For this week’s blog, we caught up with Dr Robert Wykes, who was awarded an Epilepsy Research UK Emerging Leader Fellowship in 2015. Through this research, Dr Wykes was among the first in the world to adapt in vivo calcium imaging approaches (a method used to decode the neural activity of hundreds of neurons) to study epilepsy. Further research grants worth over €1.1m from the European Commission have enabled him to continue developing gene therapy strategies and investigate a new area of research involving the application of novel graphene-based electrophysiological probes to study and treat epilepsy. In this blog, Dr Wykes explains how this technology could advance epilepsy research in the future.
Graphene is a material made of carbon atoms that is commonly used in electronics and the energy industry. But what potential does graphene have for medicine and, more specifically, epilepsy? Well, graphene has several advantages over traditional metals that are used for recording brain activity. It is non-toxic, and also has improved MRI compatibility, flexibility, and most importantly the ability to record brain activity across a wide range of frequencies.
Graphene micro-transistors (devices used to amplify electrical activity) can detect abnormal slow brain activity associated with several neurological conditions including epilepsy. This activity is not routinely examined due to limitations of metal-based electrode technology.
There are 3 main areas where we feel that graphene-based electrophysiological probes could benefit epilepsy research and treatment.
1 Sudden Unexpected Death in Epilepsy (SUDEP)
It is estimated that around half of all epilepsy-related deaths are caused by Sudden Unexpected Death in Epilepsy – known as SUDEP. However, little is known about the underlying mechanisms that cause SUDEP. In recent years it has been proposed that one potential cause of SUDEP is spreading depolarisation: a pattern of activity that can occur in the brain after a seizure. Essentially this means that the brain experiences a sudden wave of hyperactivity, followed by a wave of suppression of brain activity. This suppression can last a relatively long time – tens of seconds – and can, worryingly, affect the areas of the brain that are required for breathing. Spreading depolarisations are the largest disruption of normal brain activity. Traditional, metal-based electrodes are unable to detect these events during recordings of brain activity, and so they have been poorly studied in the context of epilepsy. We are using graphene transistors to study spreading depolarisations after seizures, gaining information on how they occur and how they might be treated. As we can record these events just beneath the skin, we believe that future clinical translation of these devices could result in an early warning SUDEP device based, in part, on detection of spreading depolarisations. (This could have huge potential in preventing epilepsy-related deaths).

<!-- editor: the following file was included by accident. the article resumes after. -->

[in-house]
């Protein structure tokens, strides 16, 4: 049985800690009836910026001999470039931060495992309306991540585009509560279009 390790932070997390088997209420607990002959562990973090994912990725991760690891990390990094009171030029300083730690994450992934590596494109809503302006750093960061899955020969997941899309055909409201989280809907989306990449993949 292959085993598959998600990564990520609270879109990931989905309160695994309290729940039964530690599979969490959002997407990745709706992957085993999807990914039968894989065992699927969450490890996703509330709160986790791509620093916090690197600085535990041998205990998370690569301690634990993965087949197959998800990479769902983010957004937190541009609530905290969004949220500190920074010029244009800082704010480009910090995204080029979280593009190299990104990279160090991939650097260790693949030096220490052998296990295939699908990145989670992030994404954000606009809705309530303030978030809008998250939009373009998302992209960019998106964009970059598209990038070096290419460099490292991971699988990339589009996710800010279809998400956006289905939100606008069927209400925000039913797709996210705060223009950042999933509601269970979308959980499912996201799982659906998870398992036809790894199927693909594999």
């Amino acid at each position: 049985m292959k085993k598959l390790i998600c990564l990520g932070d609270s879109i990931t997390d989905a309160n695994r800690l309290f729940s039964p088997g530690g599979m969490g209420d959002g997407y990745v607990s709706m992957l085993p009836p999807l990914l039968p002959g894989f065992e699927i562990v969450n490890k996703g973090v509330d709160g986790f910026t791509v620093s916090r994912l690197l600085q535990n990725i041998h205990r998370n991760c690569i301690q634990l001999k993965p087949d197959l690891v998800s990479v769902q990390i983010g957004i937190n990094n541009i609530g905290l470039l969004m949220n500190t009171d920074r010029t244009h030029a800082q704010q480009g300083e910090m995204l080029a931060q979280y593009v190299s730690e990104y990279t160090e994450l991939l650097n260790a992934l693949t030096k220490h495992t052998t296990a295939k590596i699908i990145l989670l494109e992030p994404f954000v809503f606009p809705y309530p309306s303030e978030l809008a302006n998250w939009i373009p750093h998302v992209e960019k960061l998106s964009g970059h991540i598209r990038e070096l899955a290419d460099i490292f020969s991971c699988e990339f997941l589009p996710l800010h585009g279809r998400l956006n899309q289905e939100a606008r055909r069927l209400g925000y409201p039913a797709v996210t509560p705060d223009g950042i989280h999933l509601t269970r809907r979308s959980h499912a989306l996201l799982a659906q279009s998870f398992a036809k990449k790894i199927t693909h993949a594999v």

2 Identifying the source of seizures
For many epilepsy treatments, including surgery and gene therapy, it is absolutely crucial to know where seizures originate from – known as the seizure onset zone (SOZ). There are several biomarkers (a measurable indicator of the severity or presence of a condition) that can help identify the SOZ. One validated biomarker that is seldom used, due to current technology limitations, is the presence of altered electrical brain activity just before a seizure, called a ‘DC shift’. We have determined that graphene micro-transistors are capable of recording this altered brain activity as well as other electrical biomarkers. The ability to record DC shift, coupled with the improved MRI compatibility that graphene electrodes allow, may mean that we are able to develop clinically applicable graphene probes to more accurately identify where seizures originate from. This has the potential to improve the accuracy of surgery and localised gene therapy strategies, which may lead to improved success rates.
Neurostimulation, or brain stimulation, is an alternative treatment option for patients with various neurological disorders, including epilepsy that do not respond to medication. Various methods of brain stimulation approaches are being used experimentally in the clinic with promising results. For both brain stimulation and recording, the electrode is often required to be small. However, traditional metallic electrodes (with a diameter similar to that of a single human hair) cannot provide enough charge to produce a response without irreversibly damaging the electrode material, resulting in probe failure over time. Graphene microelectrodes can be made in such a way that they have an increased electrochemical surface area, providing enough charge needed without damaging the electrode, meaning they can reliably stimulate for much longer periods of time.
Graphene-based stimulating electrodes could be incorporated into the probes used for SOZ detection, in order to apply localised stimulation to induce epileptic activity, highlighting an additional advantage for this technology in providing more accurate identification of a SOZ. Additionally, they could prove more efficient and reliable than metal-based probes for brain stimulation-based therapies.
Both of the Wykes labs (UCL & Manchester) benefit considerably from a close collaboration with two Spanish based research groups, led by Jose Garrido and Anton Guimera Brunet, who design and fabricate the graphene-based probes.
-Dr Rob Wykes
Research Roundtable: Epilepsy Treatments
Hear more about Dr Wyke’s research in our latest Research Roundtable on Epilepsy Treatments. Dr Rob Wykes is joined by last weeks Research Blog contributor, Professor Richard Baines, Clinician Professor John Paul Leach and supporter Nicole.